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Page's nonparametric trend test for levels of a repeated measures factor

Siegal and Castellan (1981, pp.184-188) describe a nonparametric test, Page's L test, which is similar to a one-way repeated measures ANOVA contrast of a trend. The presence of a trend in the response suggests increasing scores with conditions, ordered apriori. The trend being tested, unlike the ANOVA contrast approach, is not of a particular form, and is, for example, not necessarily linear. The single response is measured repeatedly under different conditions on the same subject.

Page's L test can be performed using this spreadsheet inputting the scores for each test made by each subject. The output from the spreadsheet consists of a test statistic, L, which represents the degree of association between the ordered conditions and the response (the higher the value of L the stronger the association) and a chi-square statistic which Siegal and Castellan say can be used for statistical significance when there are more than 20 subjects for three conditions or more than 12 subjects for between 4 and 10 conditions or any number of subjects when there are more than 10 conditions. If this is not the case critical values of L contained in Table N of their book (also given here) should be used (pp. 354-355) which in turn are taken from the original paper of Page (1963). The L statistic is simply the product of the group rank (ordered between 1 and the number of groups) and the rank of each score where each subject score is ranked within subject, from 1 to the number of conditions, with average ranks given for tied scores.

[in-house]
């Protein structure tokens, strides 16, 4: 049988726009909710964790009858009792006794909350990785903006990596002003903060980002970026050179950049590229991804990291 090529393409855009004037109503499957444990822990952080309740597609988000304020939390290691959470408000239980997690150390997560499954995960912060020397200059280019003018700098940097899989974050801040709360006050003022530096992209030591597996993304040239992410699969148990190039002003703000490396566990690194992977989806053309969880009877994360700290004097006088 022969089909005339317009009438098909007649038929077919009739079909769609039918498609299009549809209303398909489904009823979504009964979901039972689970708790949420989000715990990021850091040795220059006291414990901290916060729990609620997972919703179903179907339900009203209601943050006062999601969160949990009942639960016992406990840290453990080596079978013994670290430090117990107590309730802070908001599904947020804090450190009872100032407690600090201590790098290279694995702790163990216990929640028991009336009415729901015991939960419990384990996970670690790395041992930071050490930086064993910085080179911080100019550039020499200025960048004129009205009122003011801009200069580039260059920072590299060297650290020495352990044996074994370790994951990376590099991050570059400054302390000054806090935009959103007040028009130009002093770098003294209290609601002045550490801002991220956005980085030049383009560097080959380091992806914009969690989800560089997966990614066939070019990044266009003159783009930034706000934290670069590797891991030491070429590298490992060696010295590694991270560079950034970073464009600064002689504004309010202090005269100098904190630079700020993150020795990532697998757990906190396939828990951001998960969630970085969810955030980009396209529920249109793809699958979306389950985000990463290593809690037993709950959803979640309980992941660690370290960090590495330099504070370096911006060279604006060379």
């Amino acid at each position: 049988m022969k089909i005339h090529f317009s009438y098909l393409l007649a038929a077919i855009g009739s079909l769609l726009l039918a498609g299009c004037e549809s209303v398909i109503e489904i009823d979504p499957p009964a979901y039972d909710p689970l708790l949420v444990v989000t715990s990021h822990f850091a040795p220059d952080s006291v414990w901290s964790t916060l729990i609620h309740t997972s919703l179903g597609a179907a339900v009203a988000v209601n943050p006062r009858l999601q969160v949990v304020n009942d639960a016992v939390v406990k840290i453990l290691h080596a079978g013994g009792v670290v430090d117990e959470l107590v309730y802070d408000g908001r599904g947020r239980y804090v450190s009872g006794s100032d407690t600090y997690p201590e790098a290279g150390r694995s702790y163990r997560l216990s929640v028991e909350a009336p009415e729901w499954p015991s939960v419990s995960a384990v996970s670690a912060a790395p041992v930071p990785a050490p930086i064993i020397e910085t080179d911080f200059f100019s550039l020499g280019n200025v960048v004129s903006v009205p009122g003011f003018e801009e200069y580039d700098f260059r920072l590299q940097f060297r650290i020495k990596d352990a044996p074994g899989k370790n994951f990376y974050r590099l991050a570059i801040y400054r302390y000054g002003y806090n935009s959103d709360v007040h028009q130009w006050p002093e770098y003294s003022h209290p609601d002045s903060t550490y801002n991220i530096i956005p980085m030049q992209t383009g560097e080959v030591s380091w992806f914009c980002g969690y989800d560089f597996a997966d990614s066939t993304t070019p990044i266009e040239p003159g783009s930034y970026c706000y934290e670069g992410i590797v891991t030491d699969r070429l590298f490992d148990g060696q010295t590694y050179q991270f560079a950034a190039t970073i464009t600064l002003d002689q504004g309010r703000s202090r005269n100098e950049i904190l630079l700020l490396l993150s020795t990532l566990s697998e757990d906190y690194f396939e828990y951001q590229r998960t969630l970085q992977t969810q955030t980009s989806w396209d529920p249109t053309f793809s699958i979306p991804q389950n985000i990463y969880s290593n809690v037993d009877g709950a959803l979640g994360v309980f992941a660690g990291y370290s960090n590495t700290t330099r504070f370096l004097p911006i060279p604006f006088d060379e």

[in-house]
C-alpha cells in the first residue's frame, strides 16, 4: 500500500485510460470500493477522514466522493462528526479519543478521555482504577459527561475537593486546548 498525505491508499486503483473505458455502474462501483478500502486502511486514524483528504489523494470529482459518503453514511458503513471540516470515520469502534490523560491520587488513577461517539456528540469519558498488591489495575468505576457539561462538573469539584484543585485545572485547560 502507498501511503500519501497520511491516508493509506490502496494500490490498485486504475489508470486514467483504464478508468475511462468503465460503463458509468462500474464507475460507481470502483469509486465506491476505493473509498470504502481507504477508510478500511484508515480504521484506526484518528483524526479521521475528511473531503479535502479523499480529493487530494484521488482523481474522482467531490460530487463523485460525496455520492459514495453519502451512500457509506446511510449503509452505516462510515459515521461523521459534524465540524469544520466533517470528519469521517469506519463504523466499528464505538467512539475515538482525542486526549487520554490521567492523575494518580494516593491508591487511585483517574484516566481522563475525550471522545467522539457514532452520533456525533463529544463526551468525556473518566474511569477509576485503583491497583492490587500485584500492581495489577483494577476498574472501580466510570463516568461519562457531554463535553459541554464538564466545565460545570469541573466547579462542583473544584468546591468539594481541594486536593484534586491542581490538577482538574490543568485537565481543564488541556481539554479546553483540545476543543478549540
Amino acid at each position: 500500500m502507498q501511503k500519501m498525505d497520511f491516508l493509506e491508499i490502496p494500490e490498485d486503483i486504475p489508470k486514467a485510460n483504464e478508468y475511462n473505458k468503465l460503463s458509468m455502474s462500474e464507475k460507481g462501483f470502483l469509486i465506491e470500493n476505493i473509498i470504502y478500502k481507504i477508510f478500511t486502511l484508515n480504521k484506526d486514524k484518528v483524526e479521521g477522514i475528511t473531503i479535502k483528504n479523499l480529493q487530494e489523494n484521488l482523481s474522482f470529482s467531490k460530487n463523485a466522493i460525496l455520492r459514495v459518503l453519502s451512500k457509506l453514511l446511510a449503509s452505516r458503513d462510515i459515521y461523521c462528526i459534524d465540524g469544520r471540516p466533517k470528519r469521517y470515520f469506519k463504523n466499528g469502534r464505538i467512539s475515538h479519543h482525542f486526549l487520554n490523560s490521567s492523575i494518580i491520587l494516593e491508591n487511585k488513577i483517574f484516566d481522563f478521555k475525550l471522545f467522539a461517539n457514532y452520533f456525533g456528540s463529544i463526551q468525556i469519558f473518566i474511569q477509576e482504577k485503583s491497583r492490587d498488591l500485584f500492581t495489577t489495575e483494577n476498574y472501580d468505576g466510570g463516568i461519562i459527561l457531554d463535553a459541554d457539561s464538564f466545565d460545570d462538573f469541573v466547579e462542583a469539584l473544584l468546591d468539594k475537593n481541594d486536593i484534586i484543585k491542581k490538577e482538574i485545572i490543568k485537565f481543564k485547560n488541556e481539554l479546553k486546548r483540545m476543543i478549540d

Unlike Jonckheere's nonparametric trend test for between subjects groups and the ANOVA parametric contrast tests of trend (both between and within subjects) both described elsewhere on the statswiki, Page's L test is not available in SPSS (at least upto version 16!). There is a page.trend.test procedure in R but please note that this R procedure, unlike the above spreadsheet and Siegal and Castellan, does not rank the observations in any way but uses raw values.


Page EB (1963). Ordered hypotheses for multiple treatments: a significance test for linear ranks. Journal of the American Statistical Association 58 216-230. For CBSUers:This book is available for borrowing from the CBSU library.

Siegel S and Castellan Jr. NJ (1981). Nonparametric statistics for the behavioral sciences. McGraw-Hill:New York.

None: FAQ/pagesL (last edited 2017-08-25 10:58:03 by PeterWatson)